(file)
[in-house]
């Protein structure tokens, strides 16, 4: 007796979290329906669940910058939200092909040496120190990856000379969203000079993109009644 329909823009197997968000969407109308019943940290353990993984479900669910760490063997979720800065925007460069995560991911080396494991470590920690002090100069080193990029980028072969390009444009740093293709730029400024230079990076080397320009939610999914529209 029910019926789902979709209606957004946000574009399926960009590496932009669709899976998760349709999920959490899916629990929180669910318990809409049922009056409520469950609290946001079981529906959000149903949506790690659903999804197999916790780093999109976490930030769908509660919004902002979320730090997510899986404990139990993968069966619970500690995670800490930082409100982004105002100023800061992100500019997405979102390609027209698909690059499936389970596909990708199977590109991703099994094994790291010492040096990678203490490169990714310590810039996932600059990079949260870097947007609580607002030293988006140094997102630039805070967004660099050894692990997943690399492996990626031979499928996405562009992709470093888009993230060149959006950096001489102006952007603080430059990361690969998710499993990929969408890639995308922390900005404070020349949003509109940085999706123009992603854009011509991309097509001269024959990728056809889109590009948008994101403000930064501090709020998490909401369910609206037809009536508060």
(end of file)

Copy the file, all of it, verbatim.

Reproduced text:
[in-house]
């Protein structure tokens, strides 16, 4: 007796979290329906669940910058939200092909040496120190990856000379969203000079993109009644 329909823009197997968000969407109308019943940290353990993984479900669910760490063997979720800065925007460069995560991911080396494991470590920690002090100069080193990029980028072969390009444009740093293709730029400024230079990076080397320009939610999914529209 029910019926789902979709209606957004946000574009399926960009590496932009669709899976998760349709999920959490899916629990929180669910318990809409049922009056409520469950609290946001079981529906959000149903949506790690659903999804197999916790780093999109976490930030769908509660919004902002979320730090997510899986404990139990993968069966619970500690995670800490930082409100982004105002100023800061992100500019997405979102390609027209698909690059499936389970596909990708199977590109991703099994094994790291010492040096990678203490490169990714310590810039996932600059990079949260870097947007609580607002030293988006140094997102630039805070967004660099050894692990997943690399492996990626031979499928996405562009992709470093888009993230060149959006950096001489102006952007603080430059990361690969998710499993990929969408890639995308922390900005404070020349949003509109940085999706123009992603854009011509991309097509001269024959990728056809889109590009948008994101403000930064501090709020998490909401369910609206037809009536508060």